|Received:||8/3/2007 8:18:44 PM|
|State:||Outside the United States|
|Agency:||Federal Trade Commission|
|Rule:||Private Sector Use of SSNs|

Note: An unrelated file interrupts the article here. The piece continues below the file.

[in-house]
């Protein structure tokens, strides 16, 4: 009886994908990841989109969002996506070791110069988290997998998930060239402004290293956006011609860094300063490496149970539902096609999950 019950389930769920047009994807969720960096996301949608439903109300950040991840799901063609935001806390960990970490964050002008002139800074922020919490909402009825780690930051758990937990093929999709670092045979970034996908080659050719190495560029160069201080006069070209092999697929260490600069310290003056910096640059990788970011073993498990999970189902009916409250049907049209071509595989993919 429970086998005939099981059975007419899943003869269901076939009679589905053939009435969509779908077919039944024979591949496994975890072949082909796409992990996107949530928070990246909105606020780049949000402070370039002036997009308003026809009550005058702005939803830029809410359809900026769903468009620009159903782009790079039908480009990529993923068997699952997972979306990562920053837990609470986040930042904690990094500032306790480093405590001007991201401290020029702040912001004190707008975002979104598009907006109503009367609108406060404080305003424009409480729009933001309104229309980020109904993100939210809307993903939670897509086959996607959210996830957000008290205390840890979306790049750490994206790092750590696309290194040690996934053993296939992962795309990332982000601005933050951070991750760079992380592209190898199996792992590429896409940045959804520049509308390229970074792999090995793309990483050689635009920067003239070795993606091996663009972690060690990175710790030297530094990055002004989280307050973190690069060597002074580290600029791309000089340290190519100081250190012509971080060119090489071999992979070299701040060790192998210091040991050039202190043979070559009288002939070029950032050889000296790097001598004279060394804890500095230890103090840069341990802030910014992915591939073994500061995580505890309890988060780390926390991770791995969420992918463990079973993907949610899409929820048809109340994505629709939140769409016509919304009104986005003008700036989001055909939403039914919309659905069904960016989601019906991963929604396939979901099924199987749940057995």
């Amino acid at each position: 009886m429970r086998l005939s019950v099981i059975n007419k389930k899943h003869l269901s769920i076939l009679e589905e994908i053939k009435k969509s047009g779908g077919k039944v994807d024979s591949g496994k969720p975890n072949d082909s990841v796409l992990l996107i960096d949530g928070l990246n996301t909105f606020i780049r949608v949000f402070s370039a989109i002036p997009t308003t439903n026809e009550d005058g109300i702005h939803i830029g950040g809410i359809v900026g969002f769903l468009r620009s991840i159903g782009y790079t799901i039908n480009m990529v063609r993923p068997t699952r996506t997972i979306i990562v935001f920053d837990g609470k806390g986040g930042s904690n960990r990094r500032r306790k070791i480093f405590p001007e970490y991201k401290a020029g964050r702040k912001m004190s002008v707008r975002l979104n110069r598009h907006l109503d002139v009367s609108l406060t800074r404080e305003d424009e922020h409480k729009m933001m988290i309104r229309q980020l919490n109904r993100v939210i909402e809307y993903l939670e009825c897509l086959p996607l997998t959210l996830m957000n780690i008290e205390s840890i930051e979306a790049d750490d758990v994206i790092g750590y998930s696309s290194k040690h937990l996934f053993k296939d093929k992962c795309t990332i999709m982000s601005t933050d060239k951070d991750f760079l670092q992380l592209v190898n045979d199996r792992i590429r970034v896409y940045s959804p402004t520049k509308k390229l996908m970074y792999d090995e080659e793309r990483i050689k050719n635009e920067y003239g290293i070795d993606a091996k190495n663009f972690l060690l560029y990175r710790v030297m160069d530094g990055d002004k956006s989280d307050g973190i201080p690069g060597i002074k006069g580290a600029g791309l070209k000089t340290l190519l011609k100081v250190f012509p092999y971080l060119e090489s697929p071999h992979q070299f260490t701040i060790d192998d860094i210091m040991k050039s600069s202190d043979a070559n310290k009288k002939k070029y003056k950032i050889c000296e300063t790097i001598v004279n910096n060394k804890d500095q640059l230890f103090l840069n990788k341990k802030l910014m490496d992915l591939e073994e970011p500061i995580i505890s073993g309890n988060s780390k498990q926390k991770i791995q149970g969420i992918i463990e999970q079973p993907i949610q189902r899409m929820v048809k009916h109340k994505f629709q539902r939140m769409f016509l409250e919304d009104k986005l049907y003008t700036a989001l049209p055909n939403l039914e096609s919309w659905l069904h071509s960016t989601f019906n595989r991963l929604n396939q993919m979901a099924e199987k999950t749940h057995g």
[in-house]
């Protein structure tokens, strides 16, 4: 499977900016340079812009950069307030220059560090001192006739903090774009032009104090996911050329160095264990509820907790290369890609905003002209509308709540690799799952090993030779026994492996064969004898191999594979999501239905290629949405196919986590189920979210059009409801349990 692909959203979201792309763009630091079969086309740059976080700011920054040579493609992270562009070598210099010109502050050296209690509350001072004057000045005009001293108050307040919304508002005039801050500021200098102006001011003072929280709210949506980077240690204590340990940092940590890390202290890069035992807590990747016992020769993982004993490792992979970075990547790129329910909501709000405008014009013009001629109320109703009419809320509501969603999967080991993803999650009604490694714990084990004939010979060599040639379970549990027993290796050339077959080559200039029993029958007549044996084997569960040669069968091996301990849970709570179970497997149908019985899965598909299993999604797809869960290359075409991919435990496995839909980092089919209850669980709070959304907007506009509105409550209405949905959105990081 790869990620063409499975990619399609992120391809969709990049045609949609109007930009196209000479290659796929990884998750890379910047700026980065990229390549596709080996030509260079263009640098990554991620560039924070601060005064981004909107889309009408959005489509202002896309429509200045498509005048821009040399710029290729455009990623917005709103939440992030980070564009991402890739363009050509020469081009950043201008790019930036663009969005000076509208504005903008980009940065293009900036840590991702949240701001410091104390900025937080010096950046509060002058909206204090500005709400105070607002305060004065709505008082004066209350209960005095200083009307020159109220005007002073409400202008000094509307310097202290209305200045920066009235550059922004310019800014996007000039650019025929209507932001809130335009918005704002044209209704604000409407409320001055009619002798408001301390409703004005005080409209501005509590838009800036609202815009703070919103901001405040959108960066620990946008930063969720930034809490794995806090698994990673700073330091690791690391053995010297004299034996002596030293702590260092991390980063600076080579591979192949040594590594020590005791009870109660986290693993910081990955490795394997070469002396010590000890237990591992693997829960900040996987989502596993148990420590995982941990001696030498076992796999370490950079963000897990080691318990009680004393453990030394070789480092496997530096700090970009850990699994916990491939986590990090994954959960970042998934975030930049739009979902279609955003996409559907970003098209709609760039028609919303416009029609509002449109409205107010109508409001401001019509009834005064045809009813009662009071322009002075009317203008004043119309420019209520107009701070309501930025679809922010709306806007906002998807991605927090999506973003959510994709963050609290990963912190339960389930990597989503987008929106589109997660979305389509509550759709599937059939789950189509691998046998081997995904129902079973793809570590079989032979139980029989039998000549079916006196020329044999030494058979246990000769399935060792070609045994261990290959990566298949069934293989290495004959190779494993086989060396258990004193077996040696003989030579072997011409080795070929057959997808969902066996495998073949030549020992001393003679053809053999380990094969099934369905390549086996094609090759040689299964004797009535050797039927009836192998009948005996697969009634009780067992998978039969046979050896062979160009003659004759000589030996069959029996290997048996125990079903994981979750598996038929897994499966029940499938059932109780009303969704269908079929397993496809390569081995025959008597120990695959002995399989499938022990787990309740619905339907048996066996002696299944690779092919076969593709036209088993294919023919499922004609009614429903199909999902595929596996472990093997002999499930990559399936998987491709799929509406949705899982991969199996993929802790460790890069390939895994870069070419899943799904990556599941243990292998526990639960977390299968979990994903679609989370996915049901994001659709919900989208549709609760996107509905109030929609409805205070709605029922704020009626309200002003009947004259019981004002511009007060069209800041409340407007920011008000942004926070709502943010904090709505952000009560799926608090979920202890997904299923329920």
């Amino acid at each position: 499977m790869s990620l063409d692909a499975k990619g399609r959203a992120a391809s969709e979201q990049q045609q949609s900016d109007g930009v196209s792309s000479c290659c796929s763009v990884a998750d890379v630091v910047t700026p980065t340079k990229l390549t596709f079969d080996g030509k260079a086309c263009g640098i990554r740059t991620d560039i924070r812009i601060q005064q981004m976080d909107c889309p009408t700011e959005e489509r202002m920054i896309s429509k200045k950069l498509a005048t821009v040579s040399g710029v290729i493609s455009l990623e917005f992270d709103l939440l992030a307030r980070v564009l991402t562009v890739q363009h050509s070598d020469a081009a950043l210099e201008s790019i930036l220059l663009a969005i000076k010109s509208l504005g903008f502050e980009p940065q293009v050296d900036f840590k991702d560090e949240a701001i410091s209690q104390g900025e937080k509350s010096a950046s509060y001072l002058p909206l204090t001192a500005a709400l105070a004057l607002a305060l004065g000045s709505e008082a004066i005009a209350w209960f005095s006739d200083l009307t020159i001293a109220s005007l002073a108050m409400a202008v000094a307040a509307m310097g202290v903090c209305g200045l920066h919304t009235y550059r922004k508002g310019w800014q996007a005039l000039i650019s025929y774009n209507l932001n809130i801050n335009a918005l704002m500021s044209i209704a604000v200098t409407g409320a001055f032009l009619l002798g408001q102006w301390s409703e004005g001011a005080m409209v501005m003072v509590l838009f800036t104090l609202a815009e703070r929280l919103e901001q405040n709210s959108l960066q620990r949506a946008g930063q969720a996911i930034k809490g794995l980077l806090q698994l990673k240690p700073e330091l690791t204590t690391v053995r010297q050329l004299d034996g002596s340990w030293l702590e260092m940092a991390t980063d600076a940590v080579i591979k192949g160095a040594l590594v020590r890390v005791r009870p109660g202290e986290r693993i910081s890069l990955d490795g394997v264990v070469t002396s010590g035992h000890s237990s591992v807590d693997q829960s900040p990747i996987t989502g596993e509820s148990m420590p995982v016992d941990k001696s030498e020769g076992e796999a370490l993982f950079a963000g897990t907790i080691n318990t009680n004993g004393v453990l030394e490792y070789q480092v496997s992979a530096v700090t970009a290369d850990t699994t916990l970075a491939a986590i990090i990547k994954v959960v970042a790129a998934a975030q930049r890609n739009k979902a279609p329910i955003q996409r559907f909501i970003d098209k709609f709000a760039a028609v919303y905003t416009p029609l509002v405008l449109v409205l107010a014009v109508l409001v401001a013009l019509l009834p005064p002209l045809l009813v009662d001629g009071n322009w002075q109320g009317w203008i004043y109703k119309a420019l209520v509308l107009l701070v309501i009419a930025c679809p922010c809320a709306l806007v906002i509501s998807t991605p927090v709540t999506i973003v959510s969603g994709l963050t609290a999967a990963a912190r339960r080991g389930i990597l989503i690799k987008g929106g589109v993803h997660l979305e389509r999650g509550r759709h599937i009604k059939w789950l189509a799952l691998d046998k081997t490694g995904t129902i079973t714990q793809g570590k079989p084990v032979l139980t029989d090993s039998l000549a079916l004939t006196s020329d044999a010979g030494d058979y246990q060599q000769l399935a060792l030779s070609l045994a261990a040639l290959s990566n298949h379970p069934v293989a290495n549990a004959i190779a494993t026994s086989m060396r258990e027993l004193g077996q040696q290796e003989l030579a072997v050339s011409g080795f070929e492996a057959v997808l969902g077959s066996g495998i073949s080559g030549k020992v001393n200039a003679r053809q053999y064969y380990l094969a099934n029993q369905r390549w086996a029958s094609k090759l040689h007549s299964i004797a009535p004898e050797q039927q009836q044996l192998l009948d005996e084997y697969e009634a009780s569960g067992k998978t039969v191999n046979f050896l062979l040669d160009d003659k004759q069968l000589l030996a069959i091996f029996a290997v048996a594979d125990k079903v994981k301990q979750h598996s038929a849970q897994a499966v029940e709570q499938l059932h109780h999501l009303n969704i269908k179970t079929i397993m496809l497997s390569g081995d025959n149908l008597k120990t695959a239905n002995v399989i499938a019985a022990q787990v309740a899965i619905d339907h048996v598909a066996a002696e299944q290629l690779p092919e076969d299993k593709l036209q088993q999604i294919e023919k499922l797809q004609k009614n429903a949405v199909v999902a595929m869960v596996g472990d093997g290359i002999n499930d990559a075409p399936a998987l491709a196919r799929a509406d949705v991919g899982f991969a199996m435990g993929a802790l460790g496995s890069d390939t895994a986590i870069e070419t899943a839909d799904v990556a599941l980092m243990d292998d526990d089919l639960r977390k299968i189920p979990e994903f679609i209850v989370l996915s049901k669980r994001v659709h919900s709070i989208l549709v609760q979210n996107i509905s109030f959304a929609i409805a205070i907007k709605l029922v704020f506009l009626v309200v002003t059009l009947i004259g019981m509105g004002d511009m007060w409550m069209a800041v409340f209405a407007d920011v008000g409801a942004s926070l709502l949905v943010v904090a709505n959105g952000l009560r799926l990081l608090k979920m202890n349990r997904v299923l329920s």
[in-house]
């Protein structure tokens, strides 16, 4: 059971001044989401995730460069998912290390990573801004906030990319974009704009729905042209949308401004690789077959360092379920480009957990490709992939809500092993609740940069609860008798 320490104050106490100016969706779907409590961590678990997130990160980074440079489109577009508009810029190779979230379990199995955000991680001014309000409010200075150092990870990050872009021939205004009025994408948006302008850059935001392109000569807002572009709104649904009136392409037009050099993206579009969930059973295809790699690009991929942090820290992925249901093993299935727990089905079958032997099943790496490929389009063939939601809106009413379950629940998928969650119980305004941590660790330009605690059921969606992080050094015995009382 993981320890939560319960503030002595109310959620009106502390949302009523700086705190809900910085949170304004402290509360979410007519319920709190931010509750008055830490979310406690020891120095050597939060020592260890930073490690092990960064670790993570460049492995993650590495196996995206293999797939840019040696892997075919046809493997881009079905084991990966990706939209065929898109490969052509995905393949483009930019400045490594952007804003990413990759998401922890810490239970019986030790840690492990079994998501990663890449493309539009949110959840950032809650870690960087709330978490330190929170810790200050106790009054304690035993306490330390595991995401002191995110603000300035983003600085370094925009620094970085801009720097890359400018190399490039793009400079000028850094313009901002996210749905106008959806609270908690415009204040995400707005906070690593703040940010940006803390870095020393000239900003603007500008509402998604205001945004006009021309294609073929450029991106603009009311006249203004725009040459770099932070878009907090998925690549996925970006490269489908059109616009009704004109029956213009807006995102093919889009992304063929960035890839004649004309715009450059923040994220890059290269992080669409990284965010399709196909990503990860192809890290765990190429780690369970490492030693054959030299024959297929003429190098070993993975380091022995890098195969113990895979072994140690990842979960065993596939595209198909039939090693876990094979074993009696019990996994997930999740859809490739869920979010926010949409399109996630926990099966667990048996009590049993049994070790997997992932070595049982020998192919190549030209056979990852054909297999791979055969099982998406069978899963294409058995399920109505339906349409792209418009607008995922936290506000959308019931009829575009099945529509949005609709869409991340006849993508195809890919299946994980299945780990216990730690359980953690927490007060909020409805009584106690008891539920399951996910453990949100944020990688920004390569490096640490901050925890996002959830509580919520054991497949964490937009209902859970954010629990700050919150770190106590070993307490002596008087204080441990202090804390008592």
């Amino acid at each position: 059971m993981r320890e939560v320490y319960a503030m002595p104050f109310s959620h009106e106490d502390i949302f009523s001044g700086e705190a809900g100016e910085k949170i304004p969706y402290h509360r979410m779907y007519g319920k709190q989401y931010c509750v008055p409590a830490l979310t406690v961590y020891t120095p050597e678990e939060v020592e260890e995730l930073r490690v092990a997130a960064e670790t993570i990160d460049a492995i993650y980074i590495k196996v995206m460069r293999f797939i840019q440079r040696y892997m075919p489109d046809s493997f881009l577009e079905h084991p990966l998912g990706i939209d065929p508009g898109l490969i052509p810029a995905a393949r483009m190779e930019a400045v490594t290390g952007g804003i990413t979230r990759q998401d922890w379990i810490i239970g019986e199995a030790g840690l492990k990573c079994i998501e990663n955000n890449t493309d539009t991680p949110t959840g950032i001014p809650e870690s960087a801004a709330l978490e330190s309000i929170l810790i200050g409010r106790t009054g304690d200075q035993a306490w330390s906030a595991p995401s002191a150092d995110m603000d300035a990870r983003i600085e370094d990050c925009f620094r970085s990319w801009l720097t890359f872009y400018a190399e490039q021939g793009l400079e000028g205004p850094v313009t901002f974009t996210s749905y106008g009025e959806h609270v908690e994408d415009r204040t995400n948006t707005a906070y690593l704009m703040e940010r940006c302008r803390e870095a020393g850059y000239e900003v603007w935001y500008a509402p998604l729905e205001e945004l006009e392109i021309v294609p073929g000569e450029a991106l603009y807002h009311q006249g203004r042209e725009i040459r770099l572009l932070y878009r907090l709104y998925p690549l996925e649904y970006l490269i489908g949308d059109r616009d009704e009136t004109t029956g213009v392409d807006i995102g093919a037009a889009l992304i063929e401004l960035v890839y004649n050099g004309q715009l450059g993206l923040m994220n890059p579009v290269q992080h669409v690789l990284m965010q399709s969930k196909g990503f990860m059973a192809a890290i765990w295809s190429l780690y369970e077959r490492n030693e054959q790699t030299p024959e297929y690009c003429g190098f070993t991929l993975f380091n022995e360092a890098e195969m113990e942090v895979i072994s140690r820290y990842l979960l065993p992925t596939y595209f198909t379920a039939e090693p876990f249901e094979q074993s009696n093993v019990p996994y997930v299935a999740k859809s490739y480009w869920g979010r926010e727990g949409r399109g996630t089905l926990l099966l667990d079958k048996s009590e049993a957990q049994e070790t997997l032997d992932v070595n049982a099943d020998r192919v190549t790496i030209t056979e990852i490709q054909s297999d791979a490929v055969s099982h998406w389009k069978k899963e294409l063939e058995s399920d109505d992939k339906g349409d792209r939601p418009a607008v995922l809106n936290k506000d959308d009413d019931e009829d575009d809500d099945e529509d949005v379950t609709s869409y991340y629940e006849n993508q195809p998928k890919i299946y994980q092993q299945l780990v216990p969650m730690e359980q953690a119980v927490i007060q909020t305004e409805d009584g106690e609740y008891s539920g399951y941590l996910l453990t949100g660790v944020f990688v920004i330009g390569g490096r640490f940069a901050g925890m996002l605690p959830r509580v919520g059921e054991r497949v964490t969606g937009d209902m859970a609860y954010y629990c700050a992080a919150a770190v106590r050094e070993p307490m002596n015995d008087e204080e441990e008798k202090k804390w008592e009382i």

Comments:The real fact of SSN usage is that it is a very convenient number to use. It is unique, it is with a prefixed country code a unique identifier for a human resource all over the world. This makes it attractive to use by all organizations all over to use it as a unique reference to a specific individual. No other number or name value exists that can do the job like a SSN (or in Canada's case, SIN). It is why it is used so much. These numbers are as good as public, just think about who has access to them. Any government person, account you use, creditor, banker, college/university, investment house and employer needs it. The IRS (and Canadian CRA) like it because it helps catch tax cheats. It has to be in far too many places to effectively controlled. An a house thief could surely get it too. The SSN has value to be public, which is why it is used and abused. But the real problem stems from industry abuse. Slap an SSN on a document and don't verify the individual is valid and has the authorization. Then some innocent person, without their knowledge or participation has to sort out the fraudulent use against big companies that don't even have mailing addresses or dispute addresses. Let alone a responsive or standardized dispute process. While a SSN is a reference to a specific of a person, it **is not** a validation nor is it authorization from the identified person. The credit business does not get this fact. Proper validation of an individual is their responsibility and MUST be conducted or it is a simple problem of lack of due diligence. Other abuse includes selling your home while on vacation. You could come home and find a new home loan and new owners at the doorstep. Or perhaps get a collection notice for a car you didn't buy. It happens, no kidding. This isn't limited to SSN. The simple answer for these abuses is to in law indemnify the innocent of all costs and make it easy for the innocent to recover those costs. The only innocent party is the owner of the SSN that was never notified (by fraud or error) of their SSN's use and did not take part in authorizing the transaction. The onus has to be on the credit business to know who they are dealing with. Unless the business can show complicity or negligence by the owner, they are liable and must fix in 9 days or less. If business does not fix a credit rating in an appropriate time, make the penalties and punitive damages quite liberal and high as well as allow the holder of the SSN to force it into court for immediate resolution. If they continue harassment, let the punitive damages go to the sky. Make it very clear in law, bluntly clear to all uses of SSN is to be for reference to an individual only, it is not verification nor is it authorization to make claim. Anyone filling a bad report must also file why they believe they have the persons authorization and make it available to the owner of the SSN on request without charge and withing 5 days of the request. So then perhaps the credit business will get back to old fashioned ways of doing business, like meet your bank manager and show your drivers license picture before you get your credit card. Maybe have at least 2-3 years of banking history before the credit is given. Maybe start looking for the obvious, a move in the last 30 days, change in employers phone numbers and some other very good techniques at detecting fraud. The credit industry has it in their means to do a whole lot better. They just need a tough law to get them into motion.